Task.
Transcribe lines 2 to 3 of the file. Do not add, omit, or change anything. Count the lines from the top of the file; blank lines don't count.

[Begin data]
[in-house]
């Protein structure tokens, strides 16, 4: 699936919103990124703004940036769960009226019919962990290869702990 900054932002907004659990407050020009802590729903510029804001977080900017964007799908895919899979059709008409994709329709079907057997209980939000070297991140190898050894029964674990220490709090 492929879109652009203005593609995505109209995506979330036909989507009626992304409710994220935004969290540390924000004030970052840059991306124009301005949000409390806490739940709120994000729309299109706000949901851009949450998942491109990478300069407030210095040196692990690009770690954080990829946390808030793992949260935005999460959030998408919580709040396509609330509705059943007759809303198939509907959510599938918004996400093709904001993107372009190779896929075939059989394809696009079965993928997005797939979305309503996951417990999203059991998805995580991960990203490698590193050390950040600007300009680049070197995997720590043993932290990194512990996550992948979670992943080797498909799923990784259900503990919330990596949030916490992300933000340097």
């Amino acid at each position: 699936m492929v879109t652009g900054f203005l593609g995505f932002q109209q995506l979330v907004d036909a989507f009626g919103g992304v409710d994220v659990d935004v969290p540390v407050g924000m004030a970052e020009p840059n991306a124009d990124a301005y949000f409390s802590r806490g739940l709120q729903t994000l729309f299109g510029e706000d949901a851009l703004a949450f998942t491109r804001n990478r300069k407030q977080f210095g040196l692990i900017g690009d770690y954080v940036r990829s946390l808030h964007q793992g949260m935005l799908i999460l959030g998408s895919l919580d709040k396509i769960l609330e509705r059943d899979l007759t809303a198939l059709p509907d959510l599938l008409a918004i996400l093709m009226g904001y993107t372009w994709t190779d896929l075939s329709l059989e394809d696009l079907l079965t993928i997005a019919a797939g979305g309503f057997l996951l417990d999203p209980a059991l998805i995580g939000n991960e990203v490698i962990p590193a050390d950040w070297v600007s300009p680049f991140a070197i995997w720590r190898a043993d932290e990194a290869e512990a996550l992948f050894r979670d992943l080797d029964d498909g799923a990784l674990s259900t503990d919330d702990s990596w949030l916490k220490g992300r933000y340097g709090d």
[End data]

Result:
């Protein structure tokens, strides 16, 4: 699936919103990124703004940036769960009226019919962990290869702990 900054932002907004659990407050020009802590729903510029804001977080900017964007799908895919899979059709008409994709329709079907057997209980939000070297991140190898050894029964674990220490709090 492929879109652009203005593609995505109209995506979330036909989507009626992304409710994220935004969290540390924000004030970052840059991306124009301005949000409390806490739940709120994000729309299109706000949901851009949450998942491109990478300069407030210095040196692990690009770690954080990829946390808030793992949260935005999460959030998408919580709040396509609330509705059943007759809303198939509907959510599938918004996400093709904001993107372009190779896929075939059989394809696009079965993928997005797939979305309503996951417990999203059991998805995580991960990203490698590193050390950040600007300009680049070197995997720590043993932290990194512990996550992948979670992943080797498909799923990784259900503990919330990596949030916490992300933000340097």
């Amino acid at each position: 699936m492929v879109t652009g900054f203005l593609g995505f932002q109209q995506l979330v907004d036909a989507f009626g919103g992304v409710d994220v659990d935004v969290p540390v407050g924000m004030a970052e020009p840059n991306a124009d990124a301005y949000f409390s802590r806490g739940l709120q729903t994000l729309f299109g510029e706000d949901a851009l703004a949450f998942t491109r804001n990478r300069k407030q977080f210095g040196l692990i900017g690009d770690y954080v940036r990829s946390l808030h964007q793992g949260m935005l799908i999460l959030g998408s895919l919580d709040k396509i769960l609330e509705r059943d899979l007759t809303a198939l059709p509907d959510l599938l008409a918004i996400l093709m009226g904001y993107t372009w994709t190779d896929l075939s329709l059989e394809d696009l079907l079965t993928i997005a019919a797939g979305g309503f057997l996951l417990d999203p209980a059991l998805i995580g939000n991960e990203v490698i962990p590193a050390d950040w070297v600007s300009p680049f991140a070197i995997w720590r190898a043993d932290e990194a290869e512990a996550l992948f050894r979670d992943l080797d029964d498909g799923a990784l674990s259900t503990d919330d702990s990596w949030l916490k220490g992300r933000y340097g709090d």